Adventures in Yellow Dust…
Spring is such a conflicted time here in Korea. On one hand, the cherry blossoms are fluttering to the ground like pink snow and the lilacs are starting to produce their gentle purple fragrance. On the other hand, China has started exporting it’s noxious yellow dust. Every spring, wind picks it up from the Gobi Desert and hurls it across the Yellow Sea directly into the lungs, eyes, teeth and icecream cones of the residents of South Korea. From the picture above, you can see one of the storms that passed over the Korean peninsula recently. (It’s the big dusty looking swoosh to the right of the picture…yup, there it is. You’ve found it now. The big mass of yuck that’s not clouds, water or land.) From my perspective (ie, not one from a satelite) it just looks like a hazy, hazy day. However, don’t let those tiny particles fool you into thinking they’re harmless. The icky bits (particles) in today’s dust were 2-3x higher than what US officials consider a ‘hazardous’ health concern. That’s in Daegu. Seoul had twice as many icky bits. We usually get several dust storms a season, and hopefully we’ll get rain tomorrow to dampen the spirits of this latest one before either my lungs or my icecream become permanently damaged.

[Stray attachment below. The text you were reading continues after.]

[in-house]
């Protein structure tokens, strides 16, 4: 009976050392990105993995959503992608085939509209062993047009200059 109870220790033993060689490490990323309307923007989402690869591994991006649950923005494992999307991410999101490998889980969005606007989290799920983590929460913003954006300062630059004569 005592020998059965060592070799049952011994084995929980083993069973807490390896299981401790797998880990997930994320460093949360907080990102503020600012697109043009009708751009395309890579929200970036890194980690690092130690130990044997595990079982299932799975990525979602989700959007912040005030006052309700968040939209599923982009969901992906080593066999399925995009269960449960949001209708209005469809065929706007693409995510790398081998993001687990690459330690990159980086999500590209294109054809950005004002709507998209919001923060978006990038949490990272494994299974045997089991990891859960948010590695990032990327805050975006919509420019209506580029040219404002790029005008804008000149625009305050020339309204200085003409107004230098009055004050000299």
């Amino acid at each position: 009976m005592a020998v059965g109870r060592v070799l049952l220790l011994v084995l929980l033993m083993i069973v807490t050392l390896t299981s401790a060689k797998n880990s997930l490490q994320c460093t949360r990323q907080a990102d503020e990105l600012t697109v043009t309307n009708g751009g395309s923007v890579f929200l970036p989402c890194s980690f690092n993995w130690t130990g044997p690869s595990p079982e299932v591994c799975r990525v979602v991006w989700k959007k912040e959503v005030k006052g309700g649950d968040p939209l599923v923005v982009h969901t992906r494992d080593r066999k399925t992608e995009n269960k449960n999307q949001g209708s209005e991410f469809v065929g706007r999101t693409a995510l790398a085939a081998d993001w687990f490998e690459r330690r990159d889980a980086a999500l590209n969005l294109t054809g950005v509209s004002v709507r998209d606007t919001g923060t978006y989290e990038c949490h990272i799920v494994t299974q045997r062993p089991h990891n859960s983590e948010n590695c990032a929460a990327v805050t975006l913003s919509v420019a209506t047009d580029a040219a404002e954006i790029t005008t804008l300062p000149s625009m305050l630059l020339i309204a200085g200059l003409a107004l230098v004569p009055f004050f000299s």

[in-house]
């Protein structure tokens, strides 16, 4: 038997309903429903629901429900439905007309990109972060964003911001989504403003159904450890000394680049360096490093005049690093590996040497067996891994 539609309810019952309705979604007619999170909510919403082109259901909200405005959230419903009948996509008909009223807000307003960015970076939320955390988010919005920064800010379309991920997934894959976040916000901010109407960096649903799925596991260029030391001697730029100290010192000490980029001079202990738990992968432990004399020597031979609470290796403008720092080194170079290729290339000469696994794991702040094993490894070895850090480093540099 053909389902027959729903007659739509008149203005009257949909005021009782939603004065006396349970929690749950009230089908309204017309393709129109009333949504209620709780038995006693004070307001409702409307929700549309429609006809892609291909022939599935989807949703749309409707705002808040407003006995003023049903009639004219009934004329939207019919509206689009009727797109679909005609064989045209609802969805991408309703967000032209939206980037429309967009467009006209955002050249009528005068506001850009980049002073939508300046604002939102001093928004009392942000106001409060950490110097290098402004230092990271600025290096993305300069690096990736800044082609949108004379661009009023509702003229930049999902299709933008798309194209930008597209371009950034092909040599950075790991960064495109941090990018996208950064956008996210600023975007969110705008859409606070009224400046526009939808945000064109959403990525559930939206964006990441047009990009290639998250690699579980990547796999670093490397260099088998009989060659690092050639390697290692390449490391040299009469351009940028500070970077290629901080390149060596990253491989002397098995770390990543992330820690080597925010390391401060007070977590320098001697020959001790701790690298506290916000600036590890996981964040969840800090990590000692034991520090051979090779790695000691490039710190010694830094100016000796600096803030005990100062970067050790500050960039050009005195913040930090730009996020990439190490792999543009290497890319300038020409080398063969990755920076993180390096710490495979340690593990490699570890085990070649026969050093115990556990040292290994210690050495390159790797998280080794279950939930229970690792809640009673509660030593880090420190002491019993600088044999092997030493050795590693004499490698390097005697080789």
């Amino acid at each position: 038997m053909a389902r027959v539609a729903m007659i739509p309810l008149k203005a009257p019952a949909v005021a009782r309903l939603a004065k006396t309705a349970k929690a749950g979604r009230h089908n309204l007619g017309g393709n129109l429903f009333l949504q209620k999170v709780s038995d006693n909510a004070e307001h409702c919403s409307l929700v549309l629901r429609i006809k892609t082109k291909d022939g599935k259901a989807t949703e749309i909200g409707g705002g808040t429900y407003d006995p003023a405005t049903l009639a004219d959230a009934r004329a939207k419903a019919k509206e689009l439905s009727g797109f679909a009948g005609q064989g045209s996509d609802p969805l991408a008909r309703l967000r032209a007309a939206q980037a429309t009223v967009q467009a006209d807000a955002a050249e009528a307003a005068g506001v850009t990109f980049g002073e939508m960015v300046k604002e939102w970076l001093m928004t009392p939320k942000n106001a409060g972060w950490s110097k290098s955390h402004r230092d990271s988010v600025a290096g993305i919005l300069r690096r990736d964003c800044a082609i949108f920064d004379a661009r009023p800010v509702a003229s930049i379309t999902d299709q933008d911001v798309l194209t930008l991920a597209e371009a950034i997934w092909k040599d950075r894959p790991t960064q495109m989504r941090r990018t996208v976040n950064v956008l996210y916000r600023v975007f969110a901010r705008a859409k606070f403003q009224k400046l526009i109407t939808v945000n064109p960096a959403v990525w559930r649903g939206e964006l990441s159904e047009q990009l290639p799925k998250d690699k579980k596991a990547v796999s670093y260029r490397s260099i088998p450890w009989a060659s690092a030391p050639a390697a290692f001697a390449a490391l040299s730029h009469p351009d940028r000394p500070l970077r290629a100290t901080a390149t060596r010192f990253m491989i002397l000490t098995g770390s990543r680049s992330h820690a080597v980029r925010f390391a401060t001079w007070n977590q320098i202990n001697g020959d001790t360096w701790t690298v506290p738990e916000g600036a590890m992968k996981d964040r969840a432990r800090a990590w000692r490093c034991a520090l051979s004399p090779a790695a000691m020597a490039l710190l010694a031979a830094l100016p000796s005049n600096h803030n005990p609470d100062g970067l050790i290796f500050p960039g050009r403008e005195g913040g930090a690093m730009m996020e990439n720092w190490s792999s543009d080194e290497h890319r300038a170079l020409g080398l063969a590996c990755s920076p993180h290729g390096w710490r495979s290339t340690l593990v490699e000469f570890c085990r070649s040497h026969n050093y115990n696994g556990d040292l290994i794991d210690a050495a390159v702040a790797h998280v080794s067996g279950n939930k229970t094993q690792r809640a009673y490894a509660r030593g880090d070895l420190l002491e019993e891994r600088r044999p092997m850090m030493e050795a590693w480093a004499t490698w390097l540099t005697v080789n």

3 thoughts on “

  1. The dust was bothering me on Tuesday, and then my adult class took me out for drinks and Norae. By the time I got home I couldn’t speak. I woke up at about 6 in the morning, and Venus was sleeping on my side as usual. Then a huge bright light filled my room and “BOOOOOMMMMM.” It was one cool thunder and lightning storm, and it was freaking pouring out. Venus jumped so high she thought she was a bird.

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